February 4th, 2019
Wind energy is significantly cost-effective for Irish electricity consumers at less than one-euro per person, a new report has revealed.
The report, commissioned by the Irish Wind Energy Association (IWEA), estimates that wind energy will have delivered €2.3 billion in savings in the wholesale energy market between 2000 to 2020.
Wind provided 85 per cent of Ireland’s renewable electricity and 30 per cent of our total electricity demand last year. In 2018, wind energy helped to reduce overall power fees by over 20 per cent, the report found.
The new analysis also revealed that wind will help reduce Ireland’s carbon emissions by 33 million tonnes between 2000 and 2020. This will also result in savings in fossil fuel imports by €2.7 billion.
Renewable leader potential
Dr Mark Turner, one of the lead researchers of the report, said that adding more wind power to the Irish energy sector means more savings on the “wholesale prices of electricity”.
“As more wind energy is added, the savings typically increase, so the largest reductions are occurring right now across the years 2018, 2019 and 2020,” he said. “These benefits will continue well into the future too, for as long as the wind keeps generating energy.”
Paul Kenny, CEO of Tipperary Energy Agency, said that the report’s findings on the financial and emissions implications of wind energy affirm previous findings on the topic.
“The study commissioned by the industry is consistent with academic and Governmental studies across Europe and is broadly welcomed by the environmental movement,” Mr Kenny said.
Mr Kenny also welcomed the State’s newly proposed Renewable Electricity Support Scheme (RESS), adding that it will help to make Ireland one of the leaders in the renewable energy sector.
“Ireland needs to drive on renewable electricity to 70 per cent by 2030 and to use that clean electricity of decarbonisation heat and transport,” he said.
“The new [scheme] will open the window for citizens to participate and own these assets facilitating an increased benefit to citizens than just lower prices and cleaner air.”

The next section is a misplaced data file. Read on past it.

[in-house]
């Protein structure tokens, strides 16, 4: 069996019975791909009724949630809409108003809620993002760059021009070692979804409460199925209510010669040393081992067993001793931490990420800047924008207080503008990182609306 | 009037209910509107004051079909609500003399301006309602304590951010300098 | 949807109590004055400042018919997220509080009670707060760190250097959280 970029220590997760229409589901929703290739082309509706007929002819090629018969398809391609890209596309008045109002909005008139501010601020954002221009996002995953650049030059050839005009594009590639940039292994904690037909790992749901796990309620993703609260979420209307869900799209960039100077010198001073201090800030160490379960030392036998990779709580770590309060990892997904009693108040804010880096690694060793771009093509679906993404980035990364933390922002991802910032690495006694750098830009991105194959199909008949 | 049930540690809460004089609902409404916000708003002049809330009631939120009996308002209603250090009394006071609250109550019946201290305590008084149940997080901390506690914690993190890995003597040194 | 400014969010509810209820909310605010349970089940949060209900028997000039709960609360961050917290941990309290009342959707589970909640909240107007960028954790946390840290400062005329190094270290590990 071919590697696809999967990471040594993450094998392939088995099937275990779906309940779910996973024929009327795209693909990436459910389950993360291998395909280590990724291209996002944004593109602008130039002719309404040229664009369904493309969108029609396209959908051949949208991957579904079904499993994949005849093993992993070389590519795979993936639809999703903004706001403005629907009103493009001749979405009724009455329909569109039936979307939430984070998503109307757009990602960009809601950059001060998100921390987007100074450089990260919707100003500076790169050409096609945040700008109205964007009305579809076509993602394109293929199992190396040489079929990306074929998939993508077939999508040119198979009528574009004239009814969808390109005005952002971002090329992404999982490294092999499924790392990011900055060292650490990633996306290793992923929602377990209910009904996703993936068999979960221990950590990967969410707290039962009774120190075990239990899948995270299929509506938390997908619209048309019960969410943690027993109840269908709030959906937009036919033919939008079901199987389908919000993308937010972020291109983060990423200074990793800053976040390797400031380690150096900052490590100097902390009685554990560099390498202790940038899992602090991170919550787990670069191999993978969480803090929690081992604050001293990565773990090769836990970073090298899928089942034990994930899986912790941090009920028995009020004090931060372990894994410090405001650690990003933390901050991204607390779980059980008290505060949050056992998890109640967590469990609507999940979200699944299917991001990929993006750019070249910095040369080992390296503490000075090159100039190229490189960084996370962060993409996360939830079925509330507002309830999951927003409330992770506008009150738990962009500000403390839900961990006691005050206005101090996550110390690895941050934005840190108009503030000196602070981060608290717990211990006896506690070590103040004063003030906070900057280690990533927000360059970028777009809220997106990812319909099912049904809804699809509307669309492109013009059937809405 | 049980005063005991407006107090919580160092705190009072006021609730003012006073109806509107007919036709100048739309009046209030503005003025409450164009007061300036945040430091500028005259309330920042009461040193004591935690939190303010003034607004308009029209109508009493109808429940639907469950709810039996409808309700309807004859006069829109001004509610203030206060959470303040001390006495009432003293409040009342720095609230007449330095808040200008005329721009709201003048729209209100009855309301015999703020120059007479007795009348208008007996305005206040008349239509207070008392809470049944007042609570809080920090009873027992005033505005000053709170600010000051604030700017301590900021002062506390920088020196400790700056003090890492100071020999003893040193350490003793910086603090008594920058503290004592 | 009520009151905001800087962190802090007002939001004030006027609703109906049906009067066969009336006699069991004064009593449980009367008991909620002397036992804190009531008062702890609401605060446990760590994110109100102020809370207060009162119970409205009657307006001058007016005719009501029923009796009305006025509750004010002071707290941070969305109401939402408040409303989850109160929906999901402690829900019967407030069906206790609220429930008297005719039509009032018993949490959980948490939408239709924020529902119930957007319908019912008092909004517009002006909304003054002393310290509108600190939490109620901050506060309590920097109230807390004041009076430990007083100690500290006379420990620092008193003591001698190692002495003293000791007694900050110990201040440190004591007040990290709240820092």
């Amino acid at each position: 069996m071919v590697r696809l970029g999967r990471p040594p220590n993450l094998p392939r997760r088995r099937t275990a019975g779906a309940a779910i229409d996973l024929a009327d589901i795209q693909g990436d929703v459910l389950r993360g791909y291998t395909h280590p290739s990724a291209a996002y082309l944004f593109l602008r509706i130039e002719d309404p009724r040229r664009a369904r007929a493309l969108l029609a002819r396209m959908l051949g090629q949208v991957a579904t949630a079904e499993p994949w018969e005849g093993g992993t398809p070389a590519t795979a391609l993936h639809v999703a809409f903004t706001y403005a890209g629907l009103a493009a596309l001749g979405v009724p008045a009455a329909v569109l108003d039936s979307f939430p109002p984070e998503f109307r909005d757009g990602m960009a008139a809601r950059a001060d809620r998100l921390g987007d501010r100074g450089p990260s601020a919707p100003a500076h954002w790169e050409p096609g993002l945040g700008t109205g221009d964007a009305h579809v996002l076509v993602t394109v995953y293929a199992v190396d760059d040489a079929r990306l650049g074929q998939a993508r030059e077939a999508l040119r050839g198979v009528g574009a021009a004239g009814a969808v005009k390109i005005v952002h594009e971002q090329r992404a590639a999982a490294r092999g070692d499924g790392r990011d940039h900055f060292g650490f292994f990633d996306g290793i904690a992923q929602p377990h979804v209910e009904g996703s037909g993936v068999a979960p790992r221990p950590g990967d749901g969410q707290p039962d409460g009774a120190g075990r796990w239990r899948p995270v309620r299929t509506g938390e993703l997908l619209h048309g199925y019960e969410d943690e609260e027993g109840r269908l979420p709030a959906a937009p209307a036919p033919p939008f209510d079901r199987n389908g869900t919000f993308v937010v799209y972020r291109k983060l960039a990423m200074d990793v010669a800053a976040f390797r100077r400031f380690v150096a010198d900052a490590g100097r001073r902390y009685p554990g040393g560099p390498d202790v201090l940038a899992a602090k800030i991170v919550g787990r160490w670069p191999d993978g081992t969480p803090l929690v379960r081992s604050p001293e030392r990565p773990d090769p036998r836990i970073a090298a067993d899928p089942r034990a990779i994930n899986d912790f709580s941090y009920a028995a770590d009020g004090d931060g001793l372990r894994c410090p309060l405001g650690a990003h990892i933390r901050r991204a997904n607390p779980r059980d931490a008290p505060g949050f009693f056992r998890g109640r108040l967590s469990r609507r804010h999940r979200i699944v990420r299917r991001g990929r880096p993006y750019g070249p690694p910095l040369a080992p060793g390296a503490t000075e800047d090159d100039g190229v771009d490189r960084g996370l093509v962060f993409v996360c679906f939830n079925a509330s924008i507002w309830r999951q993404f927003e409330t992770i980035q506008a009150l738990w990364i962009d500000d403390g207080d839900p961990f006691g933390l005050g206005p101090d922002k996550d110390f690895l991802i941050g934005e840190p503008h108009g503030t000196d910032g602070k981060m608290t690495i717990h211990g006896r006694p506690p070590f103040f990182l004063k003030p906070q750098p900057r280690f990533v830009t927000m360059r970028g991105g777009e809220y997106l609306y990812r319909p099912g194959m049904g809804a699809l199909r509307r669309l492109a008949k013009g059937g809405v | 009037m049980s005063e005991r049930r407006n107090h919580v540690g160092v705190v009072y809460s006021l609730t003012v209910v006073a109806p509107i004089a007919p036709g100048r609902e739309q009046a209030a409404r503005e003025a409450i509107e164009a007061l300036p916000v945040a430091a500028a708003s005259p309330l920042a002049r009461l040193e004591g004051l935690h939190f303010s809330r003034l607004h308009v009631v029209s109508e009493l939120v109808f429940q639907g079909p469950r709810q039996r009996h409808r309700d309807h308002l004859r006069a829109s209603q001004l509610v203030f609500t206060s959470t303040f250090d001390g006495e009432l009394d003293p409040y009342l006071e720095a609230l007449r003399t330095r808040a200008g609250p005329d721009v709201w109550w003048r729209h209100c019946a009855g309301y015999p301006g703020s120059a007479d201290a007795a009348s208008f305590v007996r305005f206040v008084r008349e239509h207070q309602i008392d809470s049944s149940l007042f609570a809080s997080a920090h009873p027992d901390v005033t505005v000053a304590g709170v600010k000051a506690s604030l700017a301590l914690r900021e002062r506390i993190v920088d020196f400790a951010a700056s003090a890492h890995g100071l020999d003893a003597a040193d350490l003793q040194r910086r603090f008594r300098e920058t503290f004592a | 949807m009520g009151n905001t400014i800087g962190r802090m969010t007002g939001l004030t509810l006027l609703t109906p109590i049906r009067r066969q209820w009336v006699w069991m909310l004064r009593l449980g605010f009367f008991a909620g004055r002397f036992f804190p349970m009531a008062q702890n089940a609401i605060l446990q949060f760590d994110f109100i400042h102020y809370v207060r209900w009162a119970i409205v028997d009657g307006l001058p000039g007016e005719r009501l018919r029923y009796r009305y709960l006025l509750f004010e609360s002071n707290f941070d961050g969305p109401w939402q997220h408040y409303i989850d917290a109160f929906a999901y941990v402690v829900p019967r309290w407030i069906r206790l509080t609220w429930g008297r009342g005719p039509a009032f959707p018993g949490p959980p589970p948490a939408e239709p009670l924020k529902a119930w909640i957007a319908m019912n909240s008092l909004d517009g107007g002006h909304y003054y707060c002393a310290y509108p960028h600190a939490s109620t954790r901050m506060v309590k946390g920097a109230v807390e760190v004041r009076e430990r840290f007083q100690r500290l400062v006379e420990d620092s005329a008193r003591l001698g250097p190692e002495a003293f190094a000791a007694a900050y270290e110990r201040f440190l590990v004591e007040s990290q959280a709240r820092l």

Wind turbines have been the subject of controversy due to their potentially deadly impact on bird populations as well as concerns over setback distances from rural communities.
A 2017 study led by the British Trust for Ornithology (BTO) carried out an extensive review of all published papers reporting bird and bat collisions with wind turbines.
The study found that birds of prey are the most vulnerably avian group as they tend to focus attention on the ground for prey and have a blind spot directly in front of them.
White-tailed sea eagles, recently reintroduced to Ireland, were one of the most vulnerable species examined in the entire study. In 2011, a white-tailed sea eagle introduced to the Killarney National Park from Norway was killed after colliding with a wind turbine near Kilgarvan in Co Kerry.
According to another report by the Netherlands Institute of Ecology, a wind turbine in Europe kills on average 2.3 birds and 2.9 bats every year with migrant birds particularly vulnerable.
Numerous court cases have been taken in Ireland over concerns with environmental assessments carried out proposed locations of wind farms and their proposed locations in protected nature areas.
Cases have also gone to the courts over setback distances and concerns over noise pollution. Seven Cork families brought a case to the High Court last year claiming health damage due to exposure to loud noises arising from a neighbouring wind farm.